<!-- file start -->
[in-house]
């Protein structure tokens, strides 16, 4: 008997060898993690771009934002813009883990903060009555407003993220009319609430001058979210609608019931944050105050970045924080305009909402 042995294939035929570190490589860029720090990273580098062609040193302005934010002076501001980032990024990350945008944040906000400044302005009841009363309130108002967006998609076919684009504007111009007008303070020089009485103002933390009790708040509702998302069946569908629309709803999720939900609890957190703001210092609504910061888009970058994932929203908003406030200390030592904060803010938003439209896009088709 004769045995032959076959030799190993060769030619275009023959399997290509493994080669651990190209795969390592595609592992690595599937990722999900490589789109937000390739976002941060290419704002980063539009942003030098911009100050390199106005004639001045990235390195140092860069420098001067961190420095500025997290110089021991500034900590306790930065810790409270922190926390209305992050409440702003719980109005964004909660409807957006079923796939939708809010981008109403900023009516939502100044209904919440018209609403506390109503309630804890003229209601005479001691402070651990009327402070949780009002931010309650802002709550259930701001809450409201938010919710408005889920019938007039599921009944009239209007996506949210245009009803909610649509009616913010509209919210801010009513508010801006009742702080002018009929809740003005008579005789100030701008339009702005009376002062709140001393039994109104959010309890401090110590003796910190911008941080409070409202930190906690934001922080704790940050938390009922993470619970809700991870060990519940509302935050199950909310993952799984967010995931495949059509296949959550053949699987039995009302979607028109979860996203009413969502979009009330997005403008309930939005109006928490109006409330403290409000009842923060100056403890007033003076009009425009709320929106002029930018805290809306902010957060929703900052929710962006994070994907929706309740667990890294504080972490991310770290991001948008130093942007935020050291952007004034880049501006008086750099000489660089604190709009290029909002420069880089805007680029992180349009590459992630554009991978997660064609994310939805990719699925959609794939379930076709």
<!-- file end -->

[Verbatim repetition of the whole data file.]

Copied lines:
[in-house]
């Protein structure tokens, strides 16, 4: 008997060898993690771009934002813009883990903060009555407003993220009319609430001058979210609608019931944050105050970045924080305009909402 042995294939035929570190490589860029720090990273580098062609040193302005934010002076501001980032990024990350945008944040906000400044302005009841009363309130108002967006998609076919684009504007111009007008303070020089009485103002933390009790708040509702998302069946569908629309709803999720939900609890957190703001210092609504910061888009970058994932929203908003406030200390030592904060803010938003439209896009088709 004769045995032959076959030799190993060769030619275009023959399997290509493994080669651990190209795969390592595609592992690595599937990722999900490589789109937000390739976002941060290419704002980063539009942003030098911009100050390199106005004639001045990235390195140092860069420098001067961190420095500025997290110089021991500034900590306790930065810790409270922190926390209305992050409440702003719980109005964004909660409807957006079923796939939708809010981008109403900023009516939502100044209904919440018209609403506390109503309630804890003229209601005479001691402070651990009327402070949780009002931010309650802002709550259930701001809450409201938010919710408005889920019938007039599921009944009239209007996506949210245009009803909610649509009616913010509209919210801010009513508010801006009742702080002018009929809740003005008579005789100030701008339009702005009376002062709140001393039994109104959010309890401090110590003796910190911008941080409070409202930190906690934001922080704790940050938390009922993470619970809700991870060990519940509302935050199950909310993952799984967010995931495949059509296949959550053949699987039995009302979607028109979860996203009413969502979009009330997005403008309930939005109006928490109006409330403290409000009842923060100056403890007033003076009009425009709320929106002029930018805290809306902010957060929703900052929710962006994070994907929706309740667990890294504080972490991310770290991001948008130093942007935020050291952007004034880049501006008086750099000489660089604190709009290029909002420069880089805007680029992180349009590459992630554009991978997660064609994310939805990719699925959609794939379930076709």